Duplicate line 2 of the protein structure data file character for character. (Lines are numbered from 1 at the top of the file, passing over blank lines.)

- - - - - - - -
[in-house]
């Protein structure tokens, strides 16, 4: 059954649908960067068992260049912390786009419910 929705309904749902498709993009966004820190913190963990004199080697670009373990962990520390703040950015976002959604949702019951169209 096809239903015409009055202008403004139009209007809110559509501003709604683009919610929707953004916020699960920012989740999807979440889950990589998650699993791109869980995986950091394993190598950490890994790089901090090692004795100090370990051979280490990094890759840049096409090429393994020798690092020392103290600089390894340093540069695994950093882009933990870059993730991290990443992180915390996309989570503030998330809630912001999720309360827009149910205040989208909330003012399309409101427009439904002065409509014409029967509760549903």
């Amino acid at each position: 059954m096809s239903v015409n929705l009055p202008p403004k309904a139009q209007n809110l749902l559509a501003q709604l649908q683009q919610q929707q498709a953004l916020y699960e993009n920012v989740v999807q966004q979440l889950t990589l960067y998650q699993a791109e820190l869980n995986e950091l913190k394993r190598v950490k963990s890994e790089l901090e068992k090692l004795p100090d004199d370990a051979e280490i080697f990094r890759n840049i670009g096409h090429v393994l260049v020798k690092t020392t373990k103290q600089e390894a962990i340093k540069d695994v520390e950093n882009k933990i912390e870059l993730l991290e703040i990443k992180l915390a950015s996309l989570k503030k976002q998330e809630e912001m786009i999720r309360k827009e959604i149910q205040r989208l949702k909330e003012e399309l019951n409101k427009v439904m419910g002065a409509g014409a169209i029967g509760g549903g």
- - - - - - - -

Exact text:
């Protein structure tokens, strides 16, 4: 059954649908960067068992260049912390786009419910 929705309904749902498709993009966004820190913190963990004199080697670009373990962990520390703040950015976002959604949702019951169209 096809239903015409009055202008403004139009209007809110559509501003709604683009919610929707953004916020699960920012989740999807979440889950990589998650699993791109869980995986950091394993190598950490890994790089901090090692004795100090370990051979280490990094890759840049096409090429393994020798690092020392103290600089390894340093540069695994950093882009933990870059993730991290990443992180915390996309989570503030998330809630912001999720309360827009149910205040989208909330003012399309409101427009439904002065409509014409029967509760549903």